A Transmission Oil Cooler Line Replacement cost in La Mesa in 2023

The average cost for a transmission oil cooler line replacement with CarAdvise is $313 and the range is generally between $203 and $458.

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AVERAGE COST IN La Mesa

A Transmission Oil Cooler Line Replacement costs by shop in La Mesa.

CarAdvise Customers save an average of $63 on A Transmission Oil Cooler Line Replacement.

POPULAR VEHICLES

Average cost of A Transmission Oil Cooler Line Replacement for popular vehicle models in La Mesa:

Car Model

Avg. cost

$50

THE IMPORTANCE OF A Transmission Oil Cooler Line Replacement

What is a transmission oil cooler line and how does it work?

A transmission oil cooler line is a tube that carries automatic transmission fluid (ATF) from the transmission housing to an oil cooler located at the front of the vehicle. Acting as a type of radiator, the transmission cooler helps to regulate the temperature of the ATF and extend the life of your transmission. This is especially helpful when a transmission needs to work extra to tow a trailer or haul a heavy load. Some transmission coolers come as a standalone unit, usually mounted ahead of the A/C condenser. Others are included as a secondary component of the radiator. Either way, the transmission cooler lines move ATF to and from the transmission cooler.

COMMON SYMPTOMS

How do I know if a transmission oil cooler line needs to be replaced?

Transmission oil cooler lines are typically made of aluminum, frequently with sections made of rubber. A transmission oil cooler line may need to be replaced if any of the following happens:

Automatic transmission fluid level drops

Cooler line is leaking

Cracks or severe corrosion form in a line

A line is collapsed or kinked

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FREQUENCY OF INSPECTION

How does a technician perform A Transmission Oil Cooler Line Replacement ?

In order to replace a transmission cooler line on many makes and models, a mechanic will need to safely lift and support the vehicle off of the ground. Metal skid plates and plastic panels may need to be removed for access. The line is usually routed around a number of other components. Sometimes, it is necessary to set back other parts to get them out of the way. Once the cooler line is accessible, the mechanic will take the following general steps:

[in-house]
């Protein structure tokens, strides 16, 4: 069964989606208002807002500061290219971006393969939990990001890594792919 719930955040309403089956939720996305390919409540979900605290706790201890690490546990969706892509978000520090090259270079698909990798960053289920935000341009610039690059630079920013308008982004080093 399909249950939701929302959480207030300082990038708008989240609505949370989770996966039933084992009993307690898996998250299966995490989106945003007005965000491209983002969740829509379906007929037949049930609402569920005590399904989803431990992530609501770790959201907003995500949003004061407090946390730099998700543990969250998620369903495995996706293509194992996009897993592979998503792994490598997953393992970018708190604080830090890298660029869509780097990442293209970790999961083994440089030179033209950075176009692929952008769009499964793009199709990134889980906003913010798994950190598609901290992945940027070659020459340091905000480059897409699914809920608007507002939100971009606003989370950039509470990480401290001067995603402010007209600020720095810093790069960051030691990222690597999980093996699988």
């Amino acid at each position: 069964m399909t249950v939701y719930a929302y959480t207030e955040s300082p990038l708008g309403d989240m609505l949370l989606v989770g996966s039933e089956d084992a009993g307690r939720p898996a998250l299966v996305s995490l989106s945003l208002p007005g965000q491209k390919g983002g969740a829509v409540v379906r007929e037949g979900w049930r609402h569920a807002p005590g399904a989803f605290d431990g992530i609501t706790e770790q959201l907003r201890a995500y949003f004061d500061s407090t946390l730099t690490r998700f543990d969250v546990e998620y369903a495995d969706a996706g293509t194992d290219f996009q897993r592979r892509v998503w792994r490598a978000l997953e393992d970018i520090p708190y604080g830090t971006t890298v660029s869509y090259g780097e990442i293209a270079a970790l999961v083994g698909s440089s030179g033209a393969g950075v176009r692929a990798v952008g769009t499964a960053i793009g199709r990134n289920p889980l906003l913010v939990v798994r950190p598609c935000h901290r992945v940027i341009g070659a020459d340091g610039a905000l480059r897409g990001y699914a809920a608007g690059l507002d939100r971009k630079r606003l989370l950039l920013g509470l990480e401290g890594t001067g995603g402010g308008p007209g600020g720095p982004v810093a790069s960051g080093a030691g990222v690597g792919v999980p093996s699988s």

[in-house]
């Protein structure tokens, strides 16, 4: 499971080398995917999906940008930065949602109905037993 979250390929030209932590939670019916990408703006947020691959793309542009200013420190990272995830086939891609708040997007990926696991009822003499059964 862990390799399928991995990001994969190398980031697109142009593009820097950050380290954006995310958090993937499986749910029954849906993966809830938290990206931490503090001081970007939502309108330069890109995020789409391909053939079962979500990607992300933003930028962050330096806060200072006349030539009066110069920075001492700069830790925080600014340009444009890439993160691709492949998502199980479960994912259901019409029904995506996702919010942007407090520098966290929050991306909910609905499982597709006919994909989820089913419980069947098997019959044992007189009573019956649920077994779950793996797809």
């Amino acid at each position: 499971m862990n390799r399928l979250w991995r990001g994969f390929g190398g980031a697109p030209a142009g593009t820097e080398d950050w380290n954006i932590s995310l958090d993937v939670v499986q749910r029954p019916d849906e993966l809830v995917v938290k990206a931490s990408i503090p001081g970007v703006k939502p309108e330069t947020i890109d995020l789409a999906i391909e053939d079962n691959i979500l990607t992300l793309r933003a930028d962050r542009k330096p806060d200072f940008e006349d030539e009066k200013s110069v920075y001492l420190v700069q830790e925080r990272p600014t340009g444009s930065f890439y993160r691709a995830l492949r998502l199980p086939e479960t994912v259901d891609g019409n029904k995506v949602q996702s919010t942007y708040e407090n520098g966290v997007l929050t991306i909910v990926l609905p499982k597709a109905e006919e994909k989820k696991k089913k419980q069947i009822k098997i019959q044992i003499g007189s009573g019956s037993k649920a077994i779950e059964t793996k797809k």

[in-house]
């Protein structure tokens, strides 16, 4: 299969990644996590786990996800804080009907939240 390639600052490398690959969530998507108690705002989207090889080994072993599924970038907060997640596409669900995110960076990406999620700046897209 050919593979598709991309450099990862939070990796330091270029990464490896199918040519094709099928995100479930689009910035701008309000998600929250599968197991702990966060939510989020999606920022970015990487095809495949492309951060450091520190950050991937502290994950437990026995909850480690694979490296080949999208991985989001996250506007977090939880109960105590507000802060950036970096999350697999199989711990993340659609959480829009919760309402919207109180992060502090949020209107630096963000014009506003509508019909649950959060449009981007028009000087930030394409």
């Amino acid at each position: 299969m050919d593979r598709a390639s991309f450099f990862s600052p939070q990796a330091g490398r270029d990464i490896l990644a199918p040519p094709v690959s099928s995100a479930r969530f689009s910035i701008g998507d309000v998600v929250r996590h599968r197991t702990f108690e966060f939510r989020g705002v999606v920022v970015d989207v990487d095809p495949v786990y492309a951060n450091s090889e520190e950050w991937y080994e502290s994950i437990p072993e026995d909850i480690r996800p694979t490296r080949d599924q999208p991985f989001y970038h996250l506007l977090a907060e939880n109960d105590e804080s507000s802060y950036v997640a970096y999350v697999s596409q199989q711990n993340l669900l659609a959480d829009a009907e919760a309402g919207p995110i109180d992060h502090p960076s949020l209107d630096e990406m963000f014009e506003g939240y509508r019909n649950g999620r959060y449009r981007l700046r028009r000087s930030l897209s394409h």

• Disconnect the line from both the transmission and the oil cooler
  • Detach any mounts attached to the line
  • Work the old line out from the path where it is routed
  • Carefully route the new line so as to prevent kinking or other damage
  • Connect the ends of the line to the transmission and the cooler
  • Reattach any mounts and replace any parts that were removed or set back
  • Top off the transmission fluid and cycle through the transmission
  • Note - Some transmission oil cooler lines require special tools for removal of the connectors at the ends.

OTHER QUESTIONS CUSTOMERS ASK

Can you drive with a leaking transmission cooler line?
A vehicle with a leaking transmission oil cooler line should be scheduled for service as soon as possible. Whether or not it can be driven at all depends greatly on the severity of the leak. Understand that, if your transmission loses fluid, it can suffer serious damage that can be extremely expensive to repair. If you need to drive at all with an ATF leak, make sure to check the fluid level frequently (something that is not possible with many late model vehicles) and understand that the problem will worsen with time.
What happens when a transmission cooler goes out?
Vehicles that feature a transmission cooler operate best when the component is in working order. Without the cooler, your transmission can overheat. Serious damage can occur when this happens. An overheated transmission can also cause the engine to overheat. If the problem is related to an ATF leak, the fluid level can drop and cause serious transmission damage as well.
What causes a transmission oil cooler line to leak?
Generally, transmission oil cooler lines fail and leak as a result of the line degrading from external factors such as corrosion, collision damage, foreign object damage (such as a piece of road debris striking the line while driving), and abrasion. Some lines have rubber seals at each end that can degrade with age.

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